Do cigarette filters do anything?
Do cigarette filters provide any benefits to the smoker, or were they simply created by the tobacco companies to make customers think they were addressing the health risks of smoking? Filters seem to trap something, as evidenced by the discoloration noticed on any discarded butt. While I’m on the topic, why don’t manufacturers make filters out of something that actually decomposes when exposed to the environment, rather than something that litters our beaches, parks, and sidewalks forever? —Tom M.
WHY don’t they design a biodegradable butt? Yeah, that’s a real puzzler—if there’s one thing cigarette makers are known for, it’s their deeply felt sense of social responsibility. Probably just nobody’s brought it to their attention yet.
We’ll come back round to this in a minute, but let’s talk in the meantime about part one of your question.
The short answer is no, filters don’t really do anything. They’re about the illusion of a lighter cigarette rather than the fact of one. This revelation shouldn’t exactly be shocking, but you may be interested to learn that manufacturers didn’t set out to make a deceptively useless filter—early on, cigarette manufacturers appear to have actually wanted something that would remove some of the harmful materials their products contained.
You old enough to remember the 1950s, Tom? Americans had by then been puffing happily away on their mass-manufactured smokes for half a century, while at the same time lung cancer—previously quite rare—was becoming epidemic. It was only after the Second World War that scientists started putting the pieces together. As we know now, cigarette-industry players—Philip Morris, Lorrilard, et al—were soon well aware of the link between their products and lung cancer; they just didn’t feel like sharing this info publicly. Manufacturers did, however, put some cash behind a project to mitigate, in earnest, some of the malign side effects of smoking: the cigarette filter. And they appealed to textile and chemical companies for help.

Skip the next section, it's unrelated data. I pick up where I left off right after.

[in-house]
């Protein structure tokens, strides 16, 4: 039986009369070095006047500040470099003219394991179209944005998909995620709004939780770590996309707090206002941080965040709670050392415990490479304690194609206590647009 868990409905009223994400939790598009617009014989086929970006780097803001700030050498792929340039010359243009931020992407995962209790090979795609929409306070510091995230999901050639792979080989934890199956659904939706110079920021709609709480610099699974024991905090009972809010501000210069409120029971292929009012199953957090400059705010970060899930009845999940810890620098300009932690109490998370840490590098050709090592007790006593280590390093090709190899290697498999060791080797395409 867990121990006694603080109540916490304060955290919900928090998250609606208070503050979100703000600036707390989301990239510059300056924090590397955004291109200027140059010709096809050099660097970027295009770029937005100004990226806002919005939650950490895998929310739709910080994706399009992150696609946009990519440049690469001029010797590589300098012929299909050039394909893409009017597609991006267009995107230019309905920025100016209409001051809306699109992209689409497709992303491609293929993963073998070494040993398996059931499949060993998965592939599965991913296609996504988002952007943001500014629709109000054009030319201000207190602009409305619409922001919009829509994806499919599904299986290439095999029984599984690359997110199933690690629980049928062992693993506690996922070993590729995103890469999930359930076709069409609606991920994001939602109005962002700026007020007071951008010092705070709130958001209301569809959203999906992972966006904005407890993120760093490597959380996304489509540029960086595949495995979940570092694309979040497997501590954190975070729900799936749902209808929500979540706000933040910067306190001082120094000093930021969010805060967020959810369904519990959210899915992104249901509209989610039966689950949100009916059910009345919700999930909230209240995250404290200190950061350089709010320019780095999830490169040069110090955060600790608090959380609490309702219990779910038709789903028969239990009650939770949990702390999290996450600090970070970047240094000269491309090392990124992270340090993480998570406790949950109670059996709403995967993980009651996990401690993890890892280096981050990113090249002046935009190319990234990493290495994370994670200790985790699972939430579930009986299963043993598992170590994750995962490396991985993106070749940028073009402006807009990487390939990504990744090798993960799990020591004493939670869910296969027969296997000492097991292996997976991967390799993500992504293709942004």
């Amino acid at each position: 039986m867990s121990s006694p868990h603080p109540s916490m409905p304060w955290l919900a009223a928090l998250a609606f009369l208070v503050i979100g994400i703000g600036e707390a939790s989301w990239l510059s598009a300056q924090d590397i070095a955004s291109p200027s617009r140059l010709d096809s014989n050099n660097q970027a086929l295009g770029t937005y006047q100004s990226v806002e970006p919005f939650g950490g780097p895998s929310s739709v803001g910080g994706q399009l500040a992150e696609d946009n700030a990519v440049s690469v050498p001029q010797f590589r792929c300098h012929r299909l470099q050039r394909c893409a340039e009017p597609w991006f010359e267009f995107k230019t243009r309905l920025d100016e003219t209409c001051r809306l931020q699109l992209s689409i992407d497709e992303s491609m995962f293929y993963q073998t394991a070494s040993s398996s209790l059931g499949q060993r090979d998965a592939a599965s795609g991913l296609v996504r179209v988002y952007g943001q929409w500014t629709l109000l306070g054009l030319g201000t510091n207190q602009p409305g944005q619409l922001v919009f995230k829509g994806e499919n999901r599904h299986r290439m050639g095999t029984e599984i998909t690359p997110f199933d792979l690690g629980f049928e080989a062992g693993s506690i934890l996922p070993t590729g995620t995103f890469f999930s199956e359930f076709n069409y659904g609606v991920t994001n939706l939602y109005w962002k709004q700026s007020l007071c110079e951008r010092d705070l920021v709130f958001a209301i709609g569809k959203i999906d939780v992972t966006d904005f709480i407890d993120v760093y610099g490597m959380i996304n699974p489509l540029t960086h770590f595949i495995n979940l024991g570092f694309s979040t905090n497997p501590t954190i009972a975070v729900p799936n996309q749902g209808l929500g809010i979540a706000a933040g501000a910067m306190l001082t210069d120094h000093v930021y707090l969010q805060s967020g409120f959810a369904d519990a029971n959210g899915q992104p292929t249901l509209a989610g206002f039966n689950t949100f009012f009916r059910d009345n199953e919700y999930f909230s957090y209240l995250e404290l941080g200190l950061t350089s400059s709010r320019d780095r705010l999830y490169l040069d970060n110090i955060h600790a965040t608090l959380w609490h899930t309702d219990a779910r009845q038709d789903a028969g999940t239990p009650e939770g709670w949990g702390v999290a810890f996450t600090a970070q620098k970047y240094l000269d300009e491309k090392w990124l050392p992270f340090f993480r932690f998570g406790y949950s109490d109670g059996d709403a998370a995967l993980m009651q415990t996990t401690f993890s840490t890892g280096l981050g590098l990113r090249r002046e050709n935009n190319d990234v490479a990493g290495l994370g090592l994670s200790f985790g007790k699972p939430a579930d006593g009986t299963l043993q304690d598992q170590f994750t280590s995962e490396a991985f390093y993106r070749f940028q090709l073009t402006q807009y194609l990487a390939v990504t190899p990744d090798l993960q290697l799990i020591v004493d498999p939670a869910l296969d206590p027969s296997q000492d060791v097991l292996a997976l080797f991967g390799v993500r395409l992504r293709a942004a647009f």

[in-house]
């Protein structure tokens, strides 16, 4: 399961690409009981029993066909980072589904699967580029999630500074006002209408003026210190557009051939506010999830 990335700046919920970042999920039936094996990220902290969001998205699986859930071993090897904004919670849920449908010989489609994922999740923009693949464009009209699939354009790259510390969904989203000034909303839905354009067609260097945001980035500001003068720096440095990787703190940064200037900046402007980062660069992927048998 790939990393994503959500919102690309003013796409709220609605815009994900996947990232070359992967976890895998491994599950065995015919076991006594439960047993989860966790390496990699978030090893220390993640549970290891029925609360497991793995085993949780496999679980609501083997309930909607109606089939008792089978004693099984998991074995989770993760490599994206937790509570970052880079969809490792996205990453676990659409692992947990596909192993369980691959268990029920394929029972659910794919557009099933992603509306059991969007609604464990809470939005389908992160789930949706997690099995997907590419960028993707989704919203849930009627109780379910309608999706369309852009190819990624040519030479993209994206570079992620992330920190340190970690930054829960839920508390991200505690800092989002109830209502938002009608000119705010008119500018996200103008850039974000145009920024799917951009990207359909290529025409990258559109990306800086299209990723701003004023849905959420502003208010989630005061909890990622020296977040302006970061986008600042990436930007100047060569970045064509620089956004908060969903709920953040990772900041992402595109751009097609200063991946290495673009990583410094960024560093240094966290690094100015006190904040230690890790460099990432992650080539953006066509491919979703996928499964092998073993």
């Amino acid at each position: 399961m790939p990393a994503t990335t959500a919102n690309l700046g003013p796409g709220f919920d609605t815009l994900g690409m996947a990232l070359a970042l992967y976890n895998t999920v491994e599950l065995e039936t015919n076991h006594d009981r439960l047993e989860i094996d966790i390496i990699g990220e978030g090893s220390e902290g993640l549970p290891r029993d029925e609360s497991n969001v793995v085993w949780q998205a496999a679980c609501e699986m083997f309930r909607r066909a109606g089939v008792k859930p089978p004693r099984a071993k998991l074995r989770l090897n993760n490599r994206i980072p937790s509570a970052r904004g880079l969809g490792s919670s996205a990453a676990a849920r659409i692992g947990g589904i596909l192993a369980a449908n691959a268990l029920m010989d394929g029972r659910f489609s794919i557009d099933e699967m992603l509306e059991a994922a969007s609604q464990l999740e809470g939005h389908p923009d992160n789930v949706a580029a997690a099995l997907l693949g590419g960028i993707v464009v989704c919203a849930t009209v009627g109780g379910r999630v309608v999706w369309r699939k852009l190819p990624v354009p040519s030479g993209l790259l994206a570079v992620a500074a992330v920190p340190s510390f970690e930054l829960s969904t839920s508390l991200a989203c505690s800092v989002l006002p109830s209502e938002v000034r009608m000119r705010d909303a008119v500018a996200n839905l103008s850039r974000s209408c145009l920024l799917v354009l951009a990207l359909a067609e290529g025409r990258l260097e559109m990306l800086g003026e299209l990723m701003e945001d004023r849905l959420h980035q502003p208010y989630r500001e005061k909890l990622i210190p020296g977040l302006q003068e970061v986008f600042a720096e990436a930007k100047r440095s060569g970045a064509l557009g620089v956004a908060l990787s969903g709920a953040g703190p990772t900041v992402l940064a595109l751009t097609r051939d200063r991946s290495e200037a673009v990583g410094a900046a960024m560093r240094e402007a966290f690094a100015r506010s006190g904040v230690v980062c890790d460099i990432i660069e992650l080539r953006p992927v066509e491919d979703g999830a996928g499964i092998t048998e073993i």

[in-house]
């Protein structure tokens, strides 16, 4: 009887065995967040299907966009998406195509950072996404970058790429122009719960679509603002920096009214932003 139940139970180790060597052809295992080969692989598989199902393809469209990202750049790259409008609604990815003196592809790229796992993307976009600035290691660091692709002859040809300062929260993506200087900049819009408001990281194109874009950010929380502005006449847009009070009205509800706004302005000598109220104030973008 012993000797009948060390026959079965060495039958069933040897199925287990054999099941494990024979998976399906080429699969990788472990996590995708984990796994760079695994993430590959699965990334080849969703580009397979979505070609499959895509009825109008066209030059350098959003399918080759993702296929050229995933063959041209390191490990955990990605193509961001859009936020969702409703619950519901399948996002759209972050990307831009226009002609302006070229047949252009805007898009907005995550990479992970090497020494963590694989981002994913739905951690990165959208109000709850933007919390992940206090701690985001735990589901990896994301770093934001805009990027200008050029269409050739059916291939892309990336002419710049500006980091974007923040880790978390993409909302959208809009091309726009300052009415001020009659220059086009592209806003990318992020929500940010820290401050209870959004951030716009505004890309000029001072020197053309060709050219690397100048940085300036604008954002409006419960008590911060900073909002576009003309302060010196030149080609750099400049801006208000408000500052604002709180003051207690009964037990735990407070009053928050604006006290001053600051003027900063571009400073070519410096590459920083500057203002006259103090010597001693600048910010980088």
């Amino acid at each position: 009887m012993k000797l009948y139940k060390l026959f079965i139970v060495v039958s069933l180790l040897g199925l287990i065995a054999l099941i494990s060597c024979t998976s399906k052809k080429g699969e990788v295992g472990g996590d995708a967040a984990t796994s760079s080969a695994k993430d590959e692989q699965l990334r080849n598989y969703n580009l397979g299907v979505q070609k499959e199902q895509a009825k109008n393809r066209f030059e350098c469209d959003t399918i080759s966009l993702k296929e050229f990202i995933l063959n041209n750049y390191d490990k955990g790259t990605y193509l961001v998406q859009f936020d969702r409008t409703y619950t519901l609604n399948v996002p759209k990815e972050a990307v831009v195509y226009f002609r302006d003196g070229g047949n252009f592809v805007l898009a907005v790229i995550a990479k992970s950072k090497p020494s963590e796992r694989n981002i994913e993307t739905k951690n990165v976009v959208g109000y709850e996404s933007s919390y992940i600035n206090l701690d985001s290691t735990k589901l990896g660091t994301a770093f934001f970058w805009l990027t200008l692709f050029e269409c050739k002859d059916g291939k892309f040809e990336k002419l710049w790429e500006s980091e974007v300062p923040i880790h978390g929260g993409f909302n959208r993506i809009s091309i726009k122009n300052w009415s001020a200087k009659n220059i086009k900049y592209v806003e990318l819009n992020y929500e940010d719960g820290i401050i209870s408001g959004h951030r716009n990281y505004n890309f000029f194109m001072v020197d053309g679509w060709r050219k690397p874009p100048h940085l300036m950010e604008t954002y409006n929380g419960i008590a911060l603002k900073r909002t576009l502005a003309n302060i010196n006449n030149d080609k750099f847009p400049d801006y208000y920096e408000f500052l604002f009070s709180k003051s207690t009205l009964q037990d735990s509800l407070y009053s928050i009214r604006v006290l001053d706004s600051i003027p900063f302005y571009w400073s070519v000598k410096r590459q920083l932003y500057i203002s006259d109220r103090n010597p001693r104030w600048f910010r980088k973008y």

An early result was the Kent Micronite filter, designed by Lorillard; it used asbestos fibers to trap, uh, harmful substances. The fact that it was literally full of carcinogenic matter wasn’t what made it unpopular. Rather, the thing worked too well: the Micronite, which removed 30 percent of tar particulate, also removed the cigarette’s flavor, and forced smokers to pull harder on their draw. It also proved excessively tricky for mass production, as did filters using natural materials like cotton and wool, which have a nonuniform structure. What manufacturers needed was something that could be made in volume and at low cost—Americans at the time were, after all, going through about 400 billion cigarettes a year.
The answer turned out to be a filter made of cellulose acetate. This did, indeed, block a little tar and toxic gas, but smokers, ever resourceful, responded by changing their behavior—smoking more, taking deeper puffs, etc—thereby making the practical effect of the cellulose-acetate filter approximately nil. At this point cigarette makers basically threw up their hands, yielding to the intractability of what was known as the “filter problem.” As a 2011 paper in the journal Tobacco Control put it, researchers had “confronted an engineering contradiction: to design a cigarette filter that would appreciably reduce the health hazards imposed by smoking (caused by tar, nicotine and gases) while preserving the taste and ‘satisfaction’ that smokers craved (provided by tar, nicotine and gases).”
Accordingly, the industry did something that conformed much more to our expectations for its behavior. One chemist discovered that if you adjust the pH in cellulose-acetate filters, you can get them to change color during the smoking process, making it look like some really bad stuff is being screened out. Thus does the filter story take its ghoulishly cynical left turn: hoping to keep concerned smokers on board but unable to actually make cigarettes safer, manufacturers settled for tricking the smokers into thinking the cigarettes were safer.
Where does that leave us? The fact that filters change smokers’ MO has produced one observable public-health effect: a shift in the type of cancer you get from smoking. A 2011 study in the International Journal of Cancer, based on 30 years of research, suggested that while declining rates of squamous cell cancer can be attributed to cigarette filters, so can increasing rates of another type of cancer, adenocarcinoma, which occurs in parts of the lung that smoke reaches through deeper inhalation. You can’t win for losing.
Anyways, getting to your other question: cellulose-acetate filters are photodegradable, meaning UV in sunlight breaks them down somewhat. This might be OK but for the fact that so many of them—globally about 4.5 trillion butts become litter every year, out of 6 trillion cigarettes annually smoked—end up in the environment. We don’t yet know what damage this is doing, though (for instance) under lab conditions, one cigarette butt in one liter of water is enough to kill both salt- and freshwater fish. The tobacco industry’s position? It’s smokers’ responsibility not to litter—full stop. You can expect to be waiting on your better filter just a while longer.